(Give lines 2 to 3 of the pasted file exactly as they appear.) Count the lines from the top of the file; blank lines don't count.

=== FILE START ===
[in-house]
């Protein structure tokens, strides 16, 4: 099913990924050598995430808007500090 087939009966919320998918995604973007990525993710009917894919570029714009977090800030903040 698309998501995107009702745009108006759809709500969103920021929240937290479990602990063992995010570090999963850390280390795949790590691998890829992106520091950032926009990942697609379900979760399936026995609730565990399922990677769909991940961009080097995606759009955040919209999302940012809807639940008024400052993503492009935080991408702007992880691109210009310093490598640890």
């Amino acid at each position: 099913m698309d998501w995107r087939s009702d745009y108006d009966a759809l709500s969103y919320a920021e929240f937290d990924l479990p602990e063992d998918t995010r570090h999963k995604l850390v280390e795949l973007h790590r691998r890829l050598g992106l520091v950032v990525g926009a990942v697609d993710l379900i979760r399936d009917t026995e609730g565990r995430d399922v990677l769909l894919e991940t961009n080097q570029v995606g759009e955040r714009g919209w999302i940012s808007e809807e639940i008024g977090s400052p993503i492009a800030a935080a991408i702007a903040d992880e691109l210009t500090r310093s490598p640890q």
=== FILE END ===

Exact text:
């Protein structure tokens, strides 16, 4: 099913990924050598995430808007500090 087939009966919320998918995604973007990525993710009917894919570029714009977090800030903040 698309998501995107009702745009108006759809709500969103920021929240937290479990602990063992995010570090999963850390280390795949790590691998890829992106520091950032926009990942697609379900979760399936026995609730565990399922990677769909991940961009080097995606759009955040919209999302940012809807639940008024400052993503492009935080991408702007992880691109210009310093490598640890």
């Amino acid at each position: 099913m698309d998501w995107r087939s009702d745009y108006d009966a759809l709500s969103y919320a920021e929240f937290d990924l479990p602990e063992d998918t995010r570090h999963k995604l850390v280390e795949l973007h790590r691998r890829l050598g992106l520091v950032v990525g926009a990942v697609d993710l379900i979760r399936d009917t026995e609730g565990r995430d399922v990677l769909l894919e991940t961009n080097q570029v995606g759009e955040r714009g919209w999302i940012s808007e809807e639940i008024g977090s400052p993503i492009a800030a935080a991408i702007a903040d992880e691109l210009t500090r310093s490598p640890q």